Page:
A former executive at German engineering giant Siemens has pleaded guilty to conspiring to pay tens of millions of dollars in bribes to officials in Argentina.
Eberhard Reichert’s admission of guilt before a federal judge in New York is the latest twist in the US’ pursuit of the company and its executives regarding a campaign of corruption that spanned the globe during the 1990’s.
Reichert, 78, of Germany, pleaded guilty to wire fraud and conspiracy to violate the US’ Foreign Corrupt Practices Act; which makes it an offence to bribe foreign government officials to win business. He has yet to be sentenced.
In a landmark case in 2008, Siemens settled with US and German officials; pleading guilty to paying bribes in more than 20 countries and paying a $1.6 billion settlement. Reichert was one of nine individuals charged in the US for their roles in the bribery scheme.
While the size of the sums involved in the case show the extent of the bribery that Siemens used to secure contracts, the fact that its employees are still being prosecuted for it 20 years later indicates the determination with which the authorities are now tackling bribery.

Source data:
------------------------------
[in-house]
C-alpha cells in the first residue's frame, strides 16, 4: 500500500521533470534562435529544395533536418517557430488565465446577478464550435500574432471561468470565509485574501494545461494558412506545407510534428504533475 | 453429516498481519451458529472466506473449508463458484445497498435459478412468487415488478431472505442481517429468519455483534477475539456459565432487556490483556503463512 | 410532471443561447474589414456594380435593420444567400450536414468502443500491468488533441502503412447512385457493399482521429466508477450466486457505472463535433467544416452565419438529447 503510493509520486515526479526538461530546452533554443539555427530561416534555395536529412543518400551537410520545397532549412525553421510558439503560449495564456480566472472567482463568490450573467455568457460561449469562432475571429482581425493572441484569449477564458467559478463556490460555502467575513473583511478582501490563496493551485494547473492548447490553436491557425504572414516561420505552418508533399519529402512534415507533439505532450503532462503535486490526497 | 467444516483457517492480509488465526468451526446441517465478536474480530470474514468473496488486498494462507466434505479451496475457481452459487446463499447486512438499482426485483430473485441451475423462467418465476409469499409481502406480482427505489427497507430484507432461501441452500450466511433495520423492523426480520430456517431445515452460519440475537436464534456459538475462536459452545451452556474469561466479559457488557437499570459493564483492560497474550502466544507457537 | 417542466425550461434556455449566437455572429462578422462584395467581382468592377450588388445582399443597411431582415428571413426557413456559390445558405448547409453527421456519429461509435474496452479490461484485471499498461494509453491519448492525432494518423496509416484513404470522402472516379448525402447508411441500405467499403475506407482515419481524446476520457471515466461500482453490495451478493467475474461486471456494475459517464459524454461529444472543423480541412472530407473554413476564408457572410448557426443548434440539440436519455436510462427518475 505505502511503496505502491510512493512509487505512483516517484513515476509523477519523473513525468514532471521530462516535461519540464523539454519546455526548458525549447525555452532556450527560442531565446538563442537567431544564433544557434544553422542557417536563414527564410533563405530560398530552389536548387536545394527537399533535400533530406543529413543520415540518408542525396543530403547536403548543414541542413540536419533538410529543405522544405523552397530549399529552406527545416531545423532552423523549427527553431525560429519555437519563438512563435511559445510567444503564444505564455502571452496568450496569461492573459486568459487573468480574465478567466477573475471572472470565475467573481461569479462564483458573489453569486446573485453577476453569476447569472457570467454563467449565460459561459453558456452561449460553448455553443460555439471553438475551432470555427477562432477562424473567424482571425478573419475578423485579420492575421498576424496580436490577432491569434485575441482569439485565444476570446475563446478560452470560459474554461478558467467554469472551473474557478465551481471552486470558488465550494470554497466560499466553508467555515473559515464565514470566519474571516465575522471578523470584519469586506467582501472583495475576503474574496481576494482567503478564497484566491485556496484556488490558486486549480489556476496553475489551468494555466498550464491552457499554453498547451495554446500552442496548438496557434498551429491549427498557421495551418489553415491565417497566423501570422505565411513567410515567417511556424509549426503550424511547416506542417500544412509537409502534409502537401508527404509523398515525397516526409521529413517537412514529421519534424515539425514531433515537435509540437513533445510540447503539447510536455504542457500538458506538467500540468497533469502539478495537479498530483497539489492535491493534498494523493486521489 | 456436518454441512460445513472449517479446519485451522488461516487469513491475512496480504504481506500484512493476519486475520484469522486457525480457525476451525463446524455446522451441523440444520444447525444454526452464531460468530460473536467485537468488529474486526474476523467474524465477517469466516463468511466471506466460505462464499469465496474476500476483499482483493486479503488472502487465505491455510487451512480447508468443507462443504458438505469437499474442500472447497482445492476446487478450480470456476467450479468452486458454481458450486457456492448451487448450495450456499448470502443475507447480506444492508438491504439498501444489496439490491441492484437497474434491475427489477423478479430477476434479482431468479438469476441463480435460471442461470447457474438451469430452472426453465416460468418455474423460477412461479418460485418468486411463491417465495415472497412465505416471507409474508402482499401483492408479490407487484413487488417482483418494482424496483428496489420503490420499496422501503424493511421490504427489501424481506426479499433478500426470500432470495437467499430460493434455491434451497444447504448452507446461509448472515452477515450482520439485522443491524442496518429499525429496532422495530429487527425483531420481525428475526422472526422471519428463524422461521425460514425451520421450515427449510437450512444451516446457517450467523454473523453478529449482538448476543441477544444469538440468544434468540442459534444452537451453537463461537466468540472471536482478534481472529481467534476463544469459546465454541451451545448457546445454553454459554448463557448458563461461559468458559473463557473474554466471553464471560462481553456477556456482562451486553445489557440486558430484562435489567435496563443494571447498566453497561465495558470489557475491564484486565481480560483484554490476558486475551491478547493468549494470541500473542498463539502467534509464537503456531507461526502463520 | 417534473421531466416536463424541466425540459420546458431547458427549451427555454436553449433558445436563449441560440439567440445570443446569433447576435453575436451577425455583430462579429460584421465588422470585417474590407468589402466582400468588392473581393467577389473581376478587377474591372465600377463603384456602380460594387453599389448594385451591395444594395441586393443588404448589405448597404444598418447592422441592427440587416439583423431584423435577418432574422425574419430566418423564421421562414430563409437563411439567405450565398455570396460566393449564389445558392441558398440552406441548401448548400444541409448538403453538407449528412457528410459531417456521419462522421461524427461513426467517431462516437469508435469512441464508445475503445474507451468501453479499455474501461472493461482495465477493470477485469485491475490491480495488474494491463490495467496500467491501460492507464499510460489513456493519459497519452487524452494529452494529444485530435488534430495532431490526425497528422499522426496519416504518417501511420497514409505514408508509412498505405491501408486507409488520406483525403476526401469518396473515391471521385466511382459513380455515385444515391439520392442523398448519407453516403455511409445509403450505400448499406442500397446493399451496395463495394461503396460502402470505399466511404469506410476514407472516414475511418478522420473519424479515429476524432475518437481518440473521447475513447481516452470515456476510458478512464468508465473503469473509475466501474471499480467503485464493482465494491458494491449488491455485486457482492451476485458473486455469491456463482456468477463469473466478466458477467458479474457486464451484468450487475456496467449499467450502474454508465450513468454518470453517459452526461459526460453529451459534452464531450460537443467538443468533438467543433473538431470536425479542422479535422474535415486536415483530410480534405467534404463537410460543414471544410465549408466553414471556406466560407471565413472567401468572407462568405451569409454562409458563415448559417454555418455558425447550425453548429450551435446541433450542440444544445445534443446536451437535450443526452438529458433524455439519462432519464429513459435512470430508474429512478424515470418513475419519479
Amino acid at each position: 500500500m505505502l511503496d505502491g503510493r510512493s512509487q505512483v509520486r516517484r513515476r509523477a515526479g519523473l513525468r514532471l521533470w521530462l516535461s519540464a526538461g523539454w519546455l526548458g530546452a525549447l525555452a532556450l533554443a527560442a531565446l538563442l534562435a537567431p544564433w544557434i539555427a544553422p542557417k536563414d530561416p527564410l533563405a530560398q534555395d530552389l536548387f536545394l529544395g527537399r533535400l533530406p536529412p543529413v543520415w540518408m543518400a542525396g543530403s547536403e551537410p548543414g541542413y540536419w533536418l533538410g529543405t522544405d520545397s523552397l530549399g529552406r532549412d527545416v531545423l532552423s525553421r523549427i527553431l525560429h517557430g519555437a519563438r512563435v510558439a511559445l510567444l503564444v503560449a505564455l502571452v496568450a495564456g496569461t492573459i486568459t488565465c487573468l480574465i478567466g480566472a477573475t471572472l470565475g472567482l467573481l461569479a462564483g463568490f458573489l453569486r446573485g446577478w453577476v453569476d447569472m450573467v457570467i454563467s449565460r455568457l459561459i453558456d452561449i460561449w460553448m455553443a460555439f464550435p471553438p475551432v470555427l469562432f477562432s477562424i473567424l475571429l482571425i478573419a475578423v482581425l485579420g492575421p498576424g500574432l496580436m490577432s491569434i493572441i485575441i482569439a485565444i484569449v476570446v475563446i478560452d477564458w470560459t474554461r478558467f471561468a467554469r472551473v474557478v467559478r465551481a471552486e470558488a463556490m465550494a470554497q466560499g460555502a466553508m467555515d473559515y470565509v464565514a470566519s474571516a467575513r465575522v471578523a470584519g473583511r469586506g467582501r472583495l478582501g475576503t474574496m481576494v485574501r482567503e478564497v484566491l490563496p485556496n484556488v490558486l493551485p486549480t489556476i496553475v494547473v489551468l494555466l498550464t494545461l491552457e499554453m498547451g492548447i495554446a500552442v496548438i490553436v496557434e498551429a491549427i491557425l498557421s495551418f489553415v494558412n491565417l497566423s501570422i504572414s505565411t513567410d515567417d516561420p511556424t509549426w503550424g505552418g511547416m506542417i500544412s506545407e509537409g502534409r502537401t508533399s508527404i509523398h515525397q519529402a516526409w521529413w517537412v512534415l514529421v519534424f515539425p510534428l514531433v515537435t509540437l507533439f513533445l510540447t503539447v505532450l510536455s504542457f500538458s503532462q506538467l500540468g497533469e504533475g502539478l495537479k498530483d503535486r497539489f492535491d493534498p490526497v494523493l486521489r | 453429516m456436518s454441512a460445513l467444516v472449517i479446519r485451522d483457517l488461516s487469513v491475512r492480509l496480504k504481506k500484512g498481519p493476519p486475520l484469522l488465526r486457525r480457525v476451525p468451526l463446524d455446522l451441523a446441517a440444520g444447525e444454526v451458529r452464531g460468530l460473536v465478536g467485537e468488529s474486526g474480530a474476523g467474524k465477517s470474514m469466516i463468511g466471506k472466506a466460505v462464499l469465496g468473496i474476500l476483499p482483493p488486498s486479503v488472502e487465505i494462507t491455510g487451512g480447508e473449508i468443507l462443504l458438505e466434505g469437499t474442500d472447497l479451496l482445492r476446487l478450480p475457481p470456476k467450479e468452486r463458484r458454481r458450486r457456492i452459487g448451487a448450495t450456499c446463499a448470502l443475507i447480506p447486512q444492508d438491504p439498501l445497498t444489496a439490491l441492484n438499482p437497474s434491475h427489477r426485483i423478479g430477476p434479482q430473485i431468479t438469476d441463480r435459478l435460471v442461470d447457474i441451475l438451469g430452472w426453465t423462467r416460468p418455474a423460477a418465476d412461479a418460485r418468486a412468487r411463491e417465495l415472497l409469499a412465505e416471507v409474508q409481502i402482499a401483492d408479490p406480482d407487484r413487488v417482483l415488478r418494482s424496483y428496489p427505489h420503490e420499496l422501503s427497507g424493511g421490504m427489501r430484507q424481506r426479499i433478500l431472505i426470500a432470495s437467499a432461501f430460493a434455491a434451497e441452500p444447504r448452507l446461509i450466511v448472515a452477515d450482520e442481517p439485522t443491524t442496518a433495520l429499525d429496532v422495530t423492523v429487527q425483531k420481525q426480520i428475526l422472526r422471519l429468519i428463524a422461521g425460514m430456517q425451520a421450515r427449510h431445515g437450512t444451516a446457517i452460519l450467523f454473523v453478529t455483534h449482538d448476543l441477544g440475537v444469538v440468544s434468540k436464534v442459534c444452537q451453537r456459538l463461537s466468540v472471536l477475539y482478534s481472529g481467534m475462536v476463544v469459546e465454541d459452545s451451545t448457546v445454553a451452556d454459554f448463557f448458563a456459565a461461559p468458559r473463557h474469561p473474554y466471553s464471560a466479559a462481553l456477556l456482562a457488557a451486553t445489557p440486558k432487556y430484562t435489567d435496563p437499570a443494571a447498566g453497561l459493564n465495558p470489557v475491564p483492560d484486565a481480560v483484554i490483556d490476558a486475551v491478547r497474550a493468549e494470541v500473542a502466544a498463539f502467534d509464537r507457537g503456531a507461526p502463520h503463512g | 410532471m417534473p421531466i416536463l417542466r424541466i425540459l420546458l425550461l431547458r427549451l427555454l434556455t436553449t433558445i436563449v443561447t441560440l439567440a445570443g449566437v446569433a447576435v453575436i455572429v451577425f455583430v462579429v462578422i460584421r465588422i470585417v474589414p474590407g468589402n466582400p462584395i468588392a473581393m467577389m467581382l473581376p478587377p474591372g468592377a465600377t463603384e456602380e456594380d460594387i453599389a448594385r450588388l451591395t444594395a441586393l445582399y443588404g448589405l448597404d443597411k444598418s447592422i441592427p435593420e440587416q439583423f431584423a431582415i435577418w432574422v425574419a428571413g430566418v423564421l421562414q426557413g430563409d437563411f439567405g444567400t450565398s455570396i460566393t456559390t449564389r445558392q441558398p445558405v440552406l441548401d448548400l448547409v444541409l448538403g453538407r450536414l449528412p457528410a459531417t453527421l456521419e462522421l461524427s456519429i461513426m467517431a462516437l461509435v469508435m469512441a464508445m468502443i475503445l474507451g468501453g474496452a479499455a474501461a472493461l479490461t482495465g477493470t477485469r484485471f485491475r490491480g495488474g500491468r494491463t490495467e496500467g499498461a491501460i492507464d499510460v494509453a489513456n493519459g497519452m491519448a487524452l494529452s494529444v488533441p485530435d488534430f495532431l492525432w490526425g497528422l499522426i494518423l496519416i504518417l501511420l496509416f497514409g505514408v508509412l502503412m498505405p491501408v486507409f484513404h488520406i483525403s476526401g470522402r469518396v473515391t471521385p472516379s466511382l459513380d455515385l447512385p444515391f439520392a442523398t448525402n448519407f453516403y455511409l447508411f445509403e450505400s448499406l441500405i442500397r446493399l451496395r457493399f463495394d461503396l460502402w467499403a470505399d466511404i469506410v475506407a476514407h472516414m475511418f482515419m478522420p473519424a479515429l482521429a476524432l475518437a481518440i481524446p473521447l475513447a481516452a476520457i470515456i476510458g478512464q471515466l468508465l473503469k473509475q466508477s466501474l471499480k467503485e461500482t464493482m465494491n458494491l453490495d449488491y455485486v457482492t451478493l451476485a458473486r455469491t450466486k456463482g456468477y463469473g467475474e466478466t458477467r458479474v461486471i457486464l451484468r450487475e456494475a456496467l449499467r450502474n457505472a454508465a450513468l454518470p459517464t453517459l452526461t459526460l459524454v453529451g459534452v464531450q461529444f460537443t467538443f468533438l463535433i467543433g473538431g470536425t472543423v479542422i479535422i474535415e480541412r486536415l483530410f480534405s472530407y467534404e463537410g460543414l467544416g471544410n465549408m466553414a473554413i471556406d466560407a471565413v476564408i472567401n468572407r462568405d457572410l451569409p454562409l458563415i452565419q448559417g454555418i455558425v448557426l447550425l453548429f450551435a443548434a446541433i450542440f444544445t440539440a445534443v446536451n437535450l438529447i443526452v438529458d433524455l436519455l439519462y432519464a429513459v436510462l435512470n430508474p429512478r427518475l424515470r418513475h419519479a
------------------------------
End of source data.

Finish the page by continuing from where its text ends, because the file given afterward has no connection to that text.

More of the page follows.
The fact that Siemens reached a settlement with the authorities while its employees still face prosecution as individuals indicates the need for anyone suspected of involvement in bribery to seek their own legal advice.
The split between corporate and individual liability can mean that companies are able to negotiate a settlement that sees them escape criminal prosecution while the individual does not have that opportunity.
As a UK example, Tesco agreed to pay a huge fine and meet certain conditions to avoid prosecution over its misreporting of profits. Three of its executives, however, are due to go on trial on charges of fraud and false accounting.
Individuals, therefore, have to take steps to protect their own interests, regardless of the legal situation the company finds itself in.
Read our article: CORPORATE LIABILITY AND THE INDIVIDUAL